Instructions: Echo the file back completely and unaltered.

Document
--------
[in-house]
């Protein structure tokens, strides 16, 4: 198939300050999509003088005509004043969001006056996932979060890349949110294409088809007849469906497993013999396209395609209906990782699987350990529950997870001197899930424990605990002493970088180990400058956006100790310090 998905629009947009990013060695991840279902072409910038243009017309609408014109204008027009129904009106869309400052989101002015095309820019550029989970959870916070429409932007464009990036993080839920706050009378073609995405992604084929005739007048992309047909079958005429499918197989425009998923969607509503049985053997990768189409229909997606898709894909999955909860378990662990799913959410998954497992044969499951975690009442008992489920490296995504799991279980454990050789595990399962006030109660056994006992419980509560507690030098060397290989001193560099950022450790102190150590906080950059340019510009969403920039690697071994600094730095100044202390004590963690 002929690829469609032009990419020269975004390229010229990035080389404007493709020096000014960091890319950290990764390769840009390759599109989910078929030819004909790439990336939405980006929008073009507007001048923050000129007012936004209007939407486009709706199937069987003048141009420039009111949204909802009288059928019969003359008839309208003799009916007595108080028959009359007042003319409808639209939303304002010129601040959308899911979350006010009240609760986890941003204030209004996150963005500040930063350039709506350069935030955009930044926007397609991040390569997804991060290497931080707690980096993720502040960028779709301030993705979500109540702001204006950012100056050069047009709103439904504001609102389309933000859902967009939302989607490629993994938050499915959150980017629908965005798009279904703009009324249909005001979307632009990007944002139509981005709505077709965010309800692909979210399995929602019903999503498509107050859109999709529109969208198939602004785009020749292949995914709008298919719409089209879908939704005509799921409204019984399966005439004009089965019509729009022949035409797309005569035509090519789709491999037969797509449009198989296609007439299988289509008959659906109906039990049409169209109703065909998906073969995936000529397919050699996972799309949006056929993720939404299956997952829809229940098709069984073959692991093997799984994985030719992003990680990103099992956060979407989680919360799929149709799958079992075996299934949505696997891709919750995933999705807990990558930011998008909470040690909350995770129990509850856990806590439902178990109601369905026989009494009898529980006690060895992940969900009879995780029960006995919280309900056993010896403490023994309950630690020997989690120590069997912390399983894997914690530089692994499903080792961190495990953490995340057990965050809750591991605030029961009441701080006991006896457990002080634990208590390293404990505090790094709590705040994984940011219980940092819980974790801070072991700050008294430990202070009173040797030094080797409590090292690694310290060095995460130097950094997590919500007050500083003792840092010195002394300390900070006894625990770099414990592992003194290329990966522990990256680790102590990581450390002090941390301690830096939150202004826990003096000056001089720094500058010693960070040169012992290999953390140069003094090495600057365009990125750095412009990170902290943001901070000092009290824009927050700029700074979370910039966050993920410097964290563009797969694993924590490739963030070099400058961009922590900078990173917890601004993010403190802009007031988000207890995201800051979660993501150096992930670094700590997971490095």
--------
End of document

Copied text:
[in-house]
């Protein structure tokens, strides 16, 4: 198939300050999509003088005509004043969001006056996932979060890349949110294409088809007849469906497993013999396209395609209906990782699987350990529950997870001197899930424990605990002493970088180990400058956006100790310090 998905629009947009990013060695991840279902072409910038243009017309609408014109204008027009129904009106869309400052989101002015095309820019550029989970959870916070429409932007464009990036993080839920706050009378073609995405992604084929005739007048992309047909079958005429499918197989425009998923969607509503049985053997990768189409229909997606898709894909999955909860378990662990799913959410998954497992044969499951975690009442008992489920490296995504799991279980454990050789595990399962006030109660056994006992419980509560507690030098060397290989001193560099950022450790102190150590906080950059340019510009969403920039690697071994600094730095100044202390004590963690 002929690829469609032009990419020269975004390229010229990035080389404007493709020096000014960091890319950290990764390769840009390759599109989910078929030819004909790439990336939405980006929008073009507007001048923050000129007012936004209007939407486009709706199937069987003048141009420039009111949204909802009288059928019969003359008839309208003799009916007595108080028959009359007042003319409808639209939303304002010129601040959308899911979350006010009240609760986890941003204030209004996150963005500040930063350039709506350069935030955009930044926007397609991040390569997804991060290497931080707690980096993720502040960028779709301030993705979500109540702001204006950012100056050069047009709103439904504001609102389309933000859902967009939302989607490629993994938050499915959150980017629908965005798009279904703009009324249909005001979307632009990007944002139509981005709505077709965010309800692909979210399995929602019903999503498509107050859109999709529109969208198939602004785009020749292949995914709008298919719409089209879908939704005509799921409204019984399966005439004009089965019509729009022949035409797309005569035509090519789709491999037969797509449009198989296609007439299988289509008959659906109906039990049409169209109703065909998906073969995936000529397919050699996972799309949006056929993720939404299956997952829809229940098709069984073959692991093997799984994985030719992003990680990103099992956060979407989680919360799929149709799958079992075996299934949505696997891709919750995933999705807990990558930011998008909470040690909350995770129990509850856990806590439902178990109601369905026989009494009898529980006690060895992940969900009879995780029960006995919280309900056993010896403490023994309950630690020997989690120590069997912390399983894997914690530089692994499903080792961190495990953490995340057990965050809750591991605030029961009441701080006991006896457990002080634990208590390293404990505090790094709590705040994984940011219980940092819980974790801070072991700050008294430990202070009173040797030094080797409590090292690694310290060095995460130097950094997590919500007050500083003792840092010195002394300390900070006894625990770099414990592992003194290329990966522990990256680790102590990581450390002090941390301690830096939150202004826990003096000056001089720094500058010693960070040169012992290999953390140069003094090495600057365009990125750095412009990170902290943001901070000092009290824009927050700029700074979370910039966050993920410097964290563009797969694993924590490739963030070099400058961009922590900078990173917890601004993010403190802009007031988000207890995201800051979660993501150096992930670094700590997971490095």